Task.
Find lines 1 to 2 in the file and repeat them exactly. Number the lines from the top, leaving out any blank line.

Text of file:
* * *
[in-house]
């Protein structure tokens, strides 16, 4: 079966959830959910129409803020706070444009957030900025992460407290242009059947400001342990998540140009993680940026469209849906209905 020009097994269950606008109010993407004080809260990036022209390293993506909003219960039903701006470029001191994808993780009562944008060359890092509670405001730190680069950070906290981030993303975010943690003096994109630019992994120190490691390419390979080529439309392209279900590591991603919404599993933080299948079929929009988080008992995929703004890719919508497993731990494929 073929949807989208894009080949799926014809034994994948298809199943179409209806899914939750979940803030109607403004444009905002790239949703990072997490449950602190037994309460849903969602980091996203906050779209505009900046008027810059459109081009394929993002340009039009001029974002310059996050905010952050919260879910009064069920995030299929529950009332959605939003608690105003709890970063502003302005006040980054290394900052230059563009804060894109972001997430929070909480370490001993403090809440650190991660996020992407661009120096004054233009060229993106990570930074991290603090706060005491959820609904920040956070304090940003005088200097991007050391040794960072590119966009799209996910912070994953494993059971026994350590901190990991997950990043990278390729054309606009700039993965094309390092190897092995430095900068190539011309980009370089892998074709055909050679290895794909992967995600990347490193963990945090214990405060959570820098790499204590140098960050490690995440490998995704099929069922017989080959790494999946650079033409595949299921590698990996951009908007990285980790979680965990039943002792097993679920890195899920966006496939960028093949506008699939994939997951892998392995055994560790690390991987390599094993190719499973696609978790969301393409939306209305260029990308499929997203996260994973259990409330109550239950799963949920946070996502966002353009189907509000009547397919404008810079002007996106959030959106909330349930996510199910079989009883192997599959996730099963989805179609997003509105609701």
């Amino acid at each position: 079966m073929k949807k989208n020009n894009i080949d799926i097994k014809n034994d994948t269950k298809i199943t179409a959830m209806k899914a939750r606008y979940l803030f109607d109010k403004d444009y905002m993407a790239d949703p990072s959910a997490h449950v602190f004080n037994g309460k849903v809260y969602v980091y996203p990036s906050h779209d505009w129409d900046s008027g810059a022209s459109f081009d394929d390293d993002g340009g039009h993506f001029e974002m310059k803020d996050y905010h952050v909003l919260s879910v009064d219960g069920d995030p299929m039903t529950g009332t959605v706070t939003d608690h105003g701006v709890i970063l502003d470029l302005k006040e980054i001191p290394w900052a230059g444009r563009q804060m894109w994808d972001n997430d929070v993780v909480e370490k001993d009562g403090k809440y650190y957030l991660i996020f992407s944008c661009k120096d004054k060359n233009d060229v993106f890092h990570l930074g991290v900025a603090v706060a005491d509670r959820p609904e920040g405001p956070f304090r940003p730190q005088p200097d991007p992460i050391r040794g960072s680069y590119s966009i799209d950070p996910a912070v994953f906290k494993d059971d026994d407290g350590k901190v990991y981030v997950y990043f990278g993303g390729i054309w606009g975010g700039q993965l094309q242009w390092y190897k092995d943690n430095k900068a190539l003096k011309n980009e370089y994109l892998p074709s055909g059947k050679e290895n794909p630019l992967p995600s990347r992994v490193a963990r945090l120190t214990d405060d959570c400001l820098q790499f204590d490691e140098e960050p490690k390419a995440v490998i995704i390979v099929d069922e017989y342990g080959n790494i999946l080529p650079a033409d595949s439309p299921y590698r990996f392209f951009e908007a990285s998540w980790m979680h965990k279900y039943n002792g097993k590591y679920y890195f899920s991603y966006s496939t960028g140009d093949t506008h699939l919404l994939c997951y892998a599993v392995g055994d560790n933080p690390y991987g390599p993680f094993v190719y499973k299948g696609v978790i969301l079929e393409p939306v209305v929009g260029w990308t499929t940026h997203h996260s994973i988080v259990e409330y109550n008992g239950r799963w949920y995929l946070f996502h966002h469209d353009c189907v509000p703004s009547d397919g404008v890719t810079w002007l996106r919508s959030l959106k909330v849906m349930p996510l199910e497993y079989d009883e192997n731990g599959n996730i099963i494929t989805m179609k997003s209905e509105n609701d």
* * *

[in-house]
């Protein structure tokens, strides 16, 4: 079966959830959910129409803020706070444009957030900025992460407290242009059947400001342990998540140009993680940026469209849906209905 020009097994269950606008109010993407004080809260990036022209390293993506909003219960039903701006470029001191994808993780009562944008060359890092509670405001730190680069950070906290981030993303975010943690003096994109630019992994120190490691390419390979080529439309392209279900590591991603919404599993933080299948079929929009988080008992995929703004890719919508497993731990494929 073929949807989208894009080949799926014809034994994948298809199943179409209806899914939750979940803030109607403004444009905002790239949703990072997490449950602190037994309460849903969602980091996203906050779209505009900046008027810059459109081009394929993002340009039009001029974002310059996050905010952050919260879910009064069920995030299929529950009332959605939003608690105003709890970063502003302005006040980054290394900052230059563009804060894109972001997430929070909480370490001993403090809440650190991660996020992407661009120096004054233009060229993106990570930074991290603090706060005491959820609904920040956070304090940003005088200097991007050391040794960072590119966009799209996910912070994953494993059971026994350590901190990991997950990043990278390729054309606009700039993965094309390092190897092995430095900068190539011309980009370089892998074709055909050679290895794909992967995600990347490193963990945090214990405060959570820098790499204590140098960050490690995440490998995704099929069922017989080959790494999946650079033409595949299921590698990996951009908007990285980790979680965990039943002792097993679920890195899920966006496939960028093949506008699939994939997951892998392995055994560790690390991987390599094993190719499973696609978790969301393409939306209305260029990308499929997203996260994973259990409330109550239950799963949920946070996502966002353009189907509000009547397919404008810079002007996106959030959106909330349930996510199910079989009883192997599959996730099963989805179609997003509105609701």